The Archbishop of Canterbury, Justin Welby, has spoken of his daily discipline praying in tongues and seeking words of knowledge and prophecy from others in a wide...
EXCLUSIVE: 'Read the Bible, pray and love one another', Justin Welby offers LGBT advice to confused Christians
The Archbishop of Canterbury has addressed the division in the Church of England over sexuality, encouraging members to seek unity.
Justin Welby has been speaking to Premier in a wide ranging interview and admitted there's no simple answer to the ongoing battles within his Church.
While some claim the Church is moving away from the Bible, others claim a greater welcome needs to be given to LGBT people.
"Is there a simple answer?" he asked. "If there was a simple answer we would have found it. It is a complex of things and every church - not just the Anglicans - every church is struggling and has always struggled between the balance of what holiness looks like and how we treat those who fall short.
"Do we condemn them and expel them? Or do we only let them go on in the Church under certain conditions? Do we ignore it and say it really doesn't matter? Of course not. But the difference between setting the ideal and applying that ideal pastorally has always been a tension for the church and these issues are hugely, hugely, hugely important."
Welby called on those on both sides of the divide to work towards a better understanding of each other.
He said: "It's real people who's lives are deeply impacted and whoever it is, whatever view they take, conservative or liberal, revisionist or orthodox traditionalist, part of it - and I struggle with this, I'm not pretending I find it easy - we have to hear what they are saying.
"The trouble is sometimes people don't feel they have been heard unless they've also been agreed with, which is a bit more complicated."
Offering advice for those in the church who are confused over the issue, he gave three pointers.
"One: read the Bible carefully, not just the bits that you agree with but read it carefully and seek God's wisdom. See how Jesus treated those who thought themselves holy and those who thought themselves sinners.
"Secondly, pray a lot - particularly for those you disagree with. Not that they may be blasted or that they may be removed from the church or whatever, but that they may be blessed. Pray for them for the grace of God to fill them because they are your sisters and brothers in Christ.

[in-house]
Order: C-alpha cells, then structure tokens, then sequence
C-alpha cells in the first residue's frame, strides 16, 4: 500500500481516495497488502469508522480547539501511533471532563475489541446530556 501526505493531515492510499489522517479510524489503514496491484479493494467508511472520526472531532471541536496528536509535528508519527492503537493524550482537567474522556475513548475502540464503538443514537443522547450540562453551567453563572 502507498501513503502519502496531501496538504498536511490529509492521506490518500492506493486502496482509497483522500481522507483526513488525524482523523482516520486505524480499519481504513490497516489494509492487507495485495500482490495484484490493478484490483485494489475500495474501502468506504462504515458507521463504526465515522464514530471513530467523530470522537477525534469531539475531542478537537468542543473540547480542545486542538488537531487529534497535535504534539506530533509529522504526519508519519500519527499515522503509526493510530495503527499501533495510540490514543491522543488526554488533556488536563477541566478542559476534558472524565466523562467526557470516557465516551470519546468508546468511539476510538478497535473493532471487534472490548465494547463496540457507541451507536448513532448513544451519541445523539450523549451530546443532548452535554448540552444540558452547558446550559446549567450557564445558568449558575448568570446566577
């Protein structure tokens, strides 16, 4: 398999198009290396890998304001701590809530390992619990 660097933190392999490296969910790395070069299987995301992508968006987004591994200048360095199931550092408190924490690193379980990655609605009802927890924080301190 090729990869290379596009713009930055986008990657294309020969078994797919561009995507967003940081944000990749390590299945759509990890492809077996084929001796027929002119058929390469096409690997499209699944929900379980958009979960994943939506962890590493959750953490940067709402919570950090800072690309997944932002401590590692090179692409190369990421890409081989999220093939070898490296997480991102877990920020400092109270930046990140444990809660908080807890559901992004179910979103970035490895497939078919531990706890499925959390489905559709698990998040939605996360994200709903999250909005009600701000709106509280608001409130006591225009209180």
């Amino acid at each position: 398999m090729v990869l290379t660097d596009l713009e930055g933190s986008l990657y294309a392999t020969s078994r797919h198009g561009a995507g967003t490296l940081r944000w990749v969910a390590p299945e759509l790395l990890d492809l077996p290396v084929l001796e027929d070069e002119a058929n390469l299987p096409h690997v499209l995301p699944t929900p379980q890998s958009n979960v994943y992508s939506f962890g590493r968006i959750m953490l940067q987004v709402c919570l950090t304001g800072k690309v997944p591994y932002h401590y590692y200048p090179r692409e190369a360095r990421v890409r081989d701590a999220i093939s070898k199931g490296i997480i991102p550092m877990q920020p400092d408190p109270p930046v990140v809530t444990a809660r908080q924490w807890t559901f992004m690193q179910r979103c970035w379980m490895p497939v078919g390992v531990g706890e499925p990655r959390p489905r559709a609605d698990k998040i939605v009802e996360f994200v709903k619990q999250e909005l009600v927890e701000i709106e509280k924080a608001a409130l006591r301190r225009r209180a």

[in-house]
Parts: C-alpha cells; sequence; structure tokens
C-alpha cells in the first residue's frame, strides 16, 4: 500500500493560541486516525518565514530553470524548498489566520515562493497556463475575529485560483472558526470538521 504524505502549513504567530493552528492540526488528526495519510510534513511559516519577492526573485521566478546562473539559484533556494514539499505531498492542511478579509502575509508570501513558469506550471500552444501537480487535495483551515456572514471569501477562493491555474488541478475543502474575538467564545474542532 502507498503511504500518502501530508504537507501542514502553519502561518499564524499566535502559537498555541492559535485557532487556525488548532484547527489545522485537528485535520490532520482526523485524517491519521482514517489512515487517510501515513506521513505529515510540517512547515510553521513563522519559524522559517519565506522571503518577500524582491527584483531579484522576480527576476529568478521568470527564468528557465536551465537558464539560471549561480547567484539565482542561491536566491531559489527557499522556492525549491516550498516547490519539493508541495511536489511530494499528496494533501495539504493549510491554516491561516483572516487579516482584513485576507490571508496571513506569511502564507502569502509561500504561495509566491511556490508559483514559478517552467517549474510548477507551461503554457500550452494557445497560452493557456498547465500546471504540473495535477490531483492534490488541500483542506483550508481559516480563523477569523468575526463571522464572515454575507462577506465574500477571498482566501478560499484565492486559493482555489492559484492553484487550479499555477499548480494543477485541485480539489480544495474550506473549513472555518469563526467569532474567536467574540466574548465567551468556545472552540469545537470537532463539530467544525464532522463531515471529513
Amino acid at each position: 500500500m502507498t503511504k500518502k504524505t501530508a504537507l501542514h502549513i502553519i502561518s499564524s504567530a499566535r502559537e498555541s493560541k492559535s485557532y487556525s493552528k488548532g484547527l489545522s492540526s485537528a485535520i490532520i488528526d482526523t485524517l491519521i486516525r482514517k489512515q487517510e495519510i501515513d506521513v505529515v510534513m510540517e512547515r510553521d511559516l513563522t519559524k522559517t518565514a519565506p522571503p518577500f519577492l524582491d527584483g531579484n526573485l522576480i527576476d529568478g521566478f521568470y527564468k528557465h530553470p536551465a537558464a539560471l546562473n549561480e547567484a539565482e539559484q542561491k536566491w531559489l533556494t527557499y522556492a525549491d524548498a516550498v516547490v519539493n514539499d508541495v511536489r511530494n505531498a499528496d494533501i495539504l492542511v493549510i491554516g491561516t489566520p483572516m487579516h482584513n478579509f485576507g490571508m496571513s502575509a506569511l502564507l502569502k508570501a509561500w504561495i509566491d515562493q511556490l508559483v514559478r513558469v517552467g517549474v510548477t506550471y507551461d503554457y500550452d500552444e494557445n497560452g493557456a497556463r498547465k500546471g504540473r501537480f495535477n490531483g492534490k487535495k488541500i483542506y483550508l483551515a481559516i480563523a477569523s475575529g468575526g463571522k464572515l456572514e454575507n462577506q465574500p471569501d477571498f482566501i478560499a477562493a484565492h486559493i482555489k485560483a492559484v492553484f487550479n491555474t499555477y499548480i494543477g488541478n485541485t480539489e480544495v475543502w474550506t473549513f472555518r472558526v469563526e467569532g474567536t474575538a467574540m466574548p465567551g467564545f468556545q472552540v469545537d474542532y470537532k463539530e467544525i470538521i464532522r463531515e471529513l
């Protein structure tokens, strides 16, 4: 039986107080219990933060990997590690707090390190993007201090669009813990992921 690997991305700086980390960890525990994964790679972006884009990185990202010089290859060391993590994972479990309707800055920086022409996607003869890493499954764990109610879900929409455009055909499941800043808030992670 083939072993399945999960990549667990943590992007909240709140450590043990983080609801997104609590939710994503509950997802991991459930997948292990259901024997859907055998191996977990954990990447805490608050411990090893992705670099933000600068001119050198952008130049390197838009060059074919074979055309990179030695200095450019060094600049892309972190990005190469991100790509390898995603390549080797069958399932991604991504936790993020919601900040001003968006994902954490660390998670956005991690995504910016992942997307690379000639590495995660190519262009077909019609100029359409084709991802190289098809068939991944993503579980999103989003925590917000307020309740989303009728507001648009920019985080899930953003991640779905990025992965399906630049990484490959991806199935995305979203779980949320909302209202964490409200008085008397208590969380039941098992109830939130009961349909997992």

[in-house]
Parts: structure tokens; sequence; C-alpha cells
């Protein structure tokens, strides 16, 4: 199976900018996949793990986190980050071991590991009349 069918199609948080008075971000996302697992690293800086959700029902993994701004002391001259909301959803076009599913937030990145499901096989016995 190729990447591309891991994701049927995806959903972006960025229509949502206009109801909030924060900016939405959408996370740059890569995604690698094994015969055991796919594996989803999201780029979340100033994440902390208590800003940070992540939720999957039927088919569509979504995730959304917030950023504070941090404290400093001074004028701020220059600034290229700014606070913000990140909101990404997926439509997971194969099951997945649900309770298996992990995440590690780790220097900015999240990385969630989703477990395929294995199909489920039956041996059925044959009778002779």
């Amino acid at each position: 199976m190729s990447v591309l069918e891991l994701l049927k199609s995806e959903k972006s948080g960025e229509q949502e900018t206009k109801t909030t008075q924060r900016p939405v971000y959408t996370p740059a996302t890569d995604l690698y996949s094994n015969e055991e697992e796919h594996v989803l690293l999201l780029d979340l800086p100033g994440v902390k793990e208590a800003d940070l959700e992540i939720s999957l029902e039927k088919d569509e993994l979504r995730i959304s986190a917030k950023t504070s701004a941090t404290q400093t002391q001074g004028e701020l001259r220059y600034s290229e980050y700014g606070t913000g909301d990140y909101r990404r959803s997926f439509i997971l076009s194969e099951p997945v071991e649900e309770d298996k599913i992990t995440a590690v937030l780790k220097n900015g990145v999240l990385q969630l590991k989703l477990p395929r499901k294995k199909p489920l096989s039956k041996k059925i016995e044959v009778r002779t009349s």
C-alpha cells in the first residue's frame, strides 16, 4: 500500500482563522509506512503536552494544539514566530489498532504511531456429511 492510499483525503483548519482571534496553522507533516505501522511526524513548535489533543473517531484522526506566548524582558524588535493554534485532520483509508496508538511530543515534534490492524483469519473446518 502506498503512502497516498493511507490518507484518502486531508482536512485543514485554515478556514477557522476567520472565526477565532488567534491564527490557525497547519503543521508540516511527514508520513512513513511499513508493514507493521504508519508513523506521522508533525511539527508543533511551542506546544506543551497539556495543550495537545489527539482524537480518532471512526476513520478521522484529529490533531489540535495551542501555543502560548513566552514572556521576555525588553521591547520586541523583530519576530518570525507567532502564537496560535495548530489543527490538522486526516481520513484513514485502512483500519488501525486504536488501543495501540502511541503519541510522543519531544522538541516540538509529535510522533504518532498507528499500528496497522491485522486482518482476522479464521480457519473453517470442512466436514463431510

"And thirdly, love one another - that's not a phrase I coined! Love one another. Jesus said to his disciples, 'Love one another as I have loved you.' Judas was one of them. He washed Judas' feet.' So they are the three things I would say pastorally and they are three things I try, not always successfully to do."
Speaking ahead of the Week of Prayer for Christian Unity, the Anglican leader was asked if it was still possible for the Church of England to stay together despite differences.
"I don't know, I genuinely don't know," he said. "What I do know is if you go to John 17 and huge passages of scripture: God is one, the church should be one to represent the oneness of God.
"We're not meant to be disunited. The reality is we are called, particularly by Jesus to be one. We are called to be one and there are only three significant problems with disunity, this is what the Bible tells us: disunity ruins our prayer life, disunity destroys our assurance of salvation in Christ, and disunity profoundly hinders our mission.
"Apart from those things, there isn't a problem with disunity! So my job is to pray for the unity of the church, to seek to help find a way for people to disagree well, within one body, and to focus on the two things we are called to do: worship God in Jesus Christ and proclaim the Gospel in deed and word.
Justin Welby also addressed criticism of recent guidance issued by the Church of England on the issue of transgenderism.
In December, a document was released encouraging church leaders to do more to make trans people feel more included.
It offered ways in which baptismal liturgy could be used to help in this way.
Clarifying its significance, he said: "This is not an instruction and there is no change of doctrine. It is simply saying [clergy can] use the structure of the baptismal liturgy to mark a transition in someone's life (not as a new baptism let's be clear, because you are only baptised once) but as a way of people affirming their identity in Christ.
"In the same way as if someone who's been baptised finds faith in Christ in a new way. Sometimes they will have a reaffirmation of their baptismal vows which will look quite like a baptism and they'll say the baptism promises and say this is who I am.
"It's guidance, it's not a rule, people are free to ignore it. And it's not a change in doctrine in any way at all."
The Archbishop of Canterbury was speaking at the launch of Thy Kingdom Come, now in its 4th year, which has united over a million Christians from more than 65 different denominations and traditions, in more than 114 countries to pray for evangelisation. It takes place between Ascension to Pentecost which this year is May 30th-June 9th.
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